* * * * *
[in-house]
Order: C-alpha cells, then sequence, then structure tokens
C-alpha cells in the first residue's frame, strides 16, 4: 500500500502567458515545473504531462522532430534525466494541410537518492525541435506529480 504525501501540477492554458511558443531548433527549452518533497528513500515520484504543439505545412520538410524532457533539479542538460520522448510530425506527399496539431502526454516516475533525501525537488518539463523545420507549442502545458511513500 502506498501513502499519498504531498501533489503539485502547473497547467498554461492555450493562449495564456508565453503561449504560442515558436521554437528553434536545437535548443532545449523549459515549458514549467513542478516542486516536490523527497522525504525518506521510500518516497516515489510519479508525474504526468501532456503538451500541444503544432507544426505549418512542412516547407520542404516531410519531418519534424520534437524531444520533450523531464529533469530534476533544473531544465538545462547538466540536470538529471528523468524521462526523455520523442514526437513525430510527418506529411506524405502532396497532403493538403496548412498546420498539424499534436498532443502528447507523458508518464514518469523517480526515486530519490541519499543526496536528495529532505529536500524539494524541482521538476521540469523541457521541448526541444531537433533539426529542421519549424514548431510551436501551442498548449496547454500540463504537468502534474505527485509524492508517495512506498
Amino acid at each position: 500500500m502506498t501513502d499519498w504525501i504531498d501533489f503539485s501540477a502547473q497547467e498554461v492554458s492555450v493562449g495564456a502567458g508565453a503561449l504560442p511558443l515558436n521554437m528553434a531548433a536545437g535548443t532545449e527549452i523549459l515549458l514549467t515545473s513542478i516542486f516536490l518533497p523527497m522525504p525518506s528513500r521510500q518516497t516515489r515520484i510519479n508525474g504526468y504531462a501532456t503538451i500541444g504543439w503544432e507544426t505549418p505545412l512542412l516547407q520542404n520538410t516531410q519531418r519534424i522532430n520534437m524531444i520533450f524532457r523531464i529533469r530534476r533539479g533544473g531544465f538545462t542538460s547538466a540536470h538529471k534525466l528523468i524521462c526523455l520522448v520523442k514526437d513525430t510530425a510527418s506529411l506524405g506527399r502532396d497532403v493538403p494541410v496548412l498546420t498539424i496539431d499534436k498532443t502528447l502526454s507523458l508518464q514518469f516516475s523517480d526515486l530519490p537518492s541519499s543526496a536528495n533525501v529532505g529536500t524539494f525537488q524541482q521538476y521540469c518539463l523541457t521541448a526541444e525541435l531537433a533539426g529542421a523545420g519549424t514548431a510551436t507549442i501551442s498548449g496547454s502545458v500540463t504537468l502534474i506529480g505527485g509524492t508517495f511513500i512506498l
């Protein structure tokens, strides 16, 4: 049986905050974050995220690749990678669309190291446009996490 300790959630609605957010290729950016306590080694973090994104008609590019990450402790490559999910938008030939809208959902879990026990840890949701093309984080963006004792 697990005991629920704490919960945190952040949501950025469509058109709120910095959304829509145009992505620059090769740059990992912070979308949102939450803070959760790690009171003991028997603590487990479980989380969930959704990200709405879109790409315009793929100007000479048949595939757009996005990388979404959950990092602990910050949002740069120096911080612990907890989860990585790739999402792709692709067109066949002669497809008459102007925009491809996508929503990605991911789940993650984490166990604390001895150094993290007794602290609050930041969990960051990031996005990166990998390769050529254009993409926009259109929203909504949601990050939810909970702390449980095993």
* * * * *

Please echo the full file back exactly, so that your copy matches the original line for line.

[in-house]
Order: C-alpha cells, then sequence, then structure tokens
C-alpha cells in the first residue's frame, strides 16, 4: 500500500502567458515545473504531462522532430534525466494541410537518492525541435506529480 504525501501540477492554458511558443531548433527549452518533497528513500515520484504543439505545412520538410524532457533539479542538460520522448510530425506527399496539431502526454516516475533525501525537488518539463523545420507549442502545458511513500 502506498501513502499519498504531498501533489503539485502547473497547467498554461492555450493562449495564456508565453503561449504560442515558436521554437528553434536545437535548443532545449523549459515549458514549467513542478516542486516536490523527497522525504525518506521510500518516497516515489510519479508525474504526468501532456503538451500541444503544432507544426505549418512542412516547407520542404516531410519531418519534424520534437524531444520533450523531464529533469530534476533544473531544465538545462547538466540536470538529471528523468524521462526523455520523442514526437513525430510527418506529411506524405502532396497532403493538403496548412498546420498539424499534436498532443502528447507523458508518464514518469523517480526515486530519490541519499543526496536528495529532505529536500524539494524541482521538476521540469523541457521541448526541444531537433533539426529542421519549424514548431510551436501551442498548449496547454500540463504537468502534474505527485509524492508517495512506498
Amino acid at each position: 500500500m502506498t501513502d499519498w504525501i504531498d501533489f503539485s501540477a502547473q497547467e498554461v492554458s492555450v493562449g495564456a502567458g508565453a503561449l504560442p511558443l515558436n521554437m528553434a531548433a536545437g535548443t532545449e527549452i523549459l515549458l514549467t515545473s513542478i516542486f516536490l518533497p523527497m522525504p525518506s528513500r521510500q518516497t516515489r515520484i510519479n508525474g504526468y504531462a501532456t503538451i500541444g504543439w503544432e507544426t505549418p505545412l512542412l516547407q520542404n520538410t516531410q519531418r519534424i522532430n520534437m524531444i520533450f524532457r523531464i529533469r530534476r533539479g533544473g531544465f538545462t542538460s547538466a540536470h538529471k534525466l528523468i524521462c526523455l520522448v520523442k514526437d513525430t510530425a510527418s506529411l506524405g506527399r502532396d497532403v493538403p494541410v496548412l498546420t498539424i496539431d499534436k498532443t502528447l502526454s507523458l508518464q514518469f516516475s523517480d526515486l530519490p537518492s541519499s543526496a536528495n533525501v529532505g529536500t524539494f525537488q524541482q521538476y521540469c518539463l523541457t521541448a526541444e525541435l531537433a533539426g529542421a523545420g519549424t514548431a510551436t507549442i501551442s498548449g496547454s502545458v500540463t504537468l502534474i506529480g505527485g509524492t508517495f511513500i512506498l
């Protein structure tokens, strides 16, 4: 049986905050974050995220690749990678669309190291446009996490 300790959630609605957010290729950016306590080694973090994104008609590019990450402790490559999910938008030939809208959902879990026990840890949701093309984080963006004792 697990005991629920704490919960945190952040949501950025469509058109709120910095959304829509145009992505620059090769740059990992912070979308949102939450803070959760790690009171003991028997603590487990479980989380969930959704990200709405879109790409315009793929100007000479048949595939757009996005990388979404959950990092602990910050949002740069120096911080612990907890989860990585790739999402792709692709067109066949002669497809008459102007925009491809996508929503990605991911789940993650984490166990604390001895150094993290007794602290609050930041969990960051990031996005990166990998390769050529254009993409926009259109929203909504949601990050939810909970702390449980095993």